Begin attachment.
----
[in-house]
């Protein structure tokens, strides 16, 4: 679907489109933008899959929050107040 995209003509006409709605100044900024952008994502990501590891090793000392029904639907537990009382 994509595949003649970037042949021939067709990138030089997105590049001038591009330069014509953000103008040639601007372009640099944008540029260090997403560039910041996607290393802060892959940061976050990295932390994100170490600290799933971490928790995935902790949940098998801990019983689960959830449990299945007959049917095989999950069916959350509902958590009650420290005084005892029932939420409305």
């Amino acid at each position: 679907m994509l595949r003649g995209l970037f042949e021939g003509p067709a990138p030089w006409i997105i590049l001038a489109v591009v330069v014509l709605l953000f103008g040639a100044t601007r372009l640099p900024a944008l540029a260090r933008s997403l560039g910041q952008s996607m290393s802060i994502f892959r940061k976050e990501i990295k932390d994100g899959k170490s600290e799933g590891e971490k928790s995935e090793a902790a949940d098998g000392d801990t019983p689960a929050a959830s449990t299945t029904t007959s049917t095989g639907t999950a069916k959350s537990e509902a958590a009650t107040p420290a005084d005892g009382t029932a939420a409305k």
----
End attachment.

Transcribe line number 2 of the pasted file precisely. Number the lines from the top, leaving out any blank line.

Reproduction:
């Protein structure tokens, strides 16, 4: 679907489109933008899959929050107040 995209003509006409709605100044900024952008994502990501590891090793000392029904639907537990009382 994509595949003649970037042949021939067709990138030089997105590049001038591009330069014509953000103008040639601007372009640099944008540029260090997403560039910041996607290393802060892959940061976050990295932390994100170490600290799933971490928790995935902790949940098998801990019983689960959830449990299945007959049917095989999950069916959350509902958590009650420290005084005892029932939420409305």